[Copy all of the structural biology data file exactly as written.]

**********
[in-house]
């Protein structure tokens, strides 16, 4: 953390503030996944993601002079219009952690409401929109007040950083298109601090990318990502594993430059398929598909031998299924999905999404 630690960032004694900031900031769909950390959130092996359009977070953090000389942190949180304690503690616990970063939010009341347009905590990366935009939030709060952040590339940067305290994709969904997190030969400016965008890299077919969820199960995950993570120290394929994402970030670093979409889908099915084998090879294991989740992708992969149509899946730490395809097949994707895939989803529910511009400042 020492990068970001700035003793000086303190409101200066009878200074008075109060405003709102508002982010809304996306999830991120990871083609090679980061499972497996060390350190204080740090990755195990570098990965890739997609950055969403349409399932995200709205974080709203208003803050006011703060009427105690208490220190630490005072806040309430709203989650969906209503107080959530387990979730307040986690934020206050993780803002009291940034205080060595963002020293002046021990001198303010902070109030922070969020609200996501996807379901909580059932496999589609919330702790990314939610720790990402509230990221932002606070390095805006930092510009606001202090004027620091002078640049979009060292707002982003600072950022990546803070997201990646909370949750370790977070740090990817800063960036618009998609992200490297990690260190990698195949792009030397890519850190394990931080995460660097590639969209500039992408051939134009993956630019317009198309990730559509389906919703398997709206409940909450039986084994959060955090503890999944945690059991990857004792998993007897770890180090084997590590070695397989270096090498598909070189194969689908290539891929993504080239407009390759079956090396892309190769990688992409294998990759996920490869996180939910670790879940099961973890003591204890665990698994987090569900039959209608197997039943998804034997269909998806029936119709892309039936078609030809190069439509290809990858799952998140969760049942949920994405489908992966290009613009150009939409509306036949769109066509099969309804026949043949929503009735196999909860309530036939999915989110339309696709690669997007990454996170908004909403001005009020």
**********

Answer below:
[in-house]
């Protein structure tokens, strides 16, 4: 953390503030996944993601002079219009952690409401929109007040950083298109601090990318990502594993430059398929598909031998299924999905999404 630690960032004694900031900031769909950390959130092996359009977070953090000389942190949180304690503690616990970063939010009341347009905590990366935009939030709060952040590339940067305290994709969904997190030969400016965008890299077919969820199960995950993570120290394929994402970030670093979409889908099915084998090879294991989740992708992969149509899946730490395809097949994707895939989803529910511009400042 020492990068970001700035003793000086303190409101200066009878200074008075109060405003709102508002982010809304996306999830991120990871083609090679980061499972497996060390350190204080740090990755195990570098990965890739997609950055969403349409399932995200709205974080709203208003803050006011703060009427105690208490220190630490005072806040309430709203989650969906209503107080959530387990979730307040986690934020206050993780803002009291940034205080060595963002020293002046021990001198303010902070109030922070969020609200996501996807379901909580059932496999589609919330702790990314939610720790990402509230990221932002606070390095805006930092510009606001202090004027620091002078640049979009060292707002982003600072950022990546803070997201990646909370949750370790977070740090990817800063960036618009998609992200490297990690260190990698195949792009030397890519850190394990931080995460660097590639969209500039992408051939134009993956630019317009198309990730559509389906919703398997709206409940909450039986084994959060955090503890999944945690059991990857004792998993007897770890180090084997590590070695397989270096090498598909070189194969689908290539891929993504080239407009390759079956090396892309190769990688992409294998990759996920490869996180939910670790879940099961973890003591204890665990698994987090569900039959209608197997039943998804034997269909998806029936119709892309039936078609030809190069439509290809990858799952998140969760049942949920994405489908992966290009613009150009939409509306036949769109066509099969309804026949043949929503009735196999909860309530036939999915989110339309696709690669997007990454996170908004909403001005009020």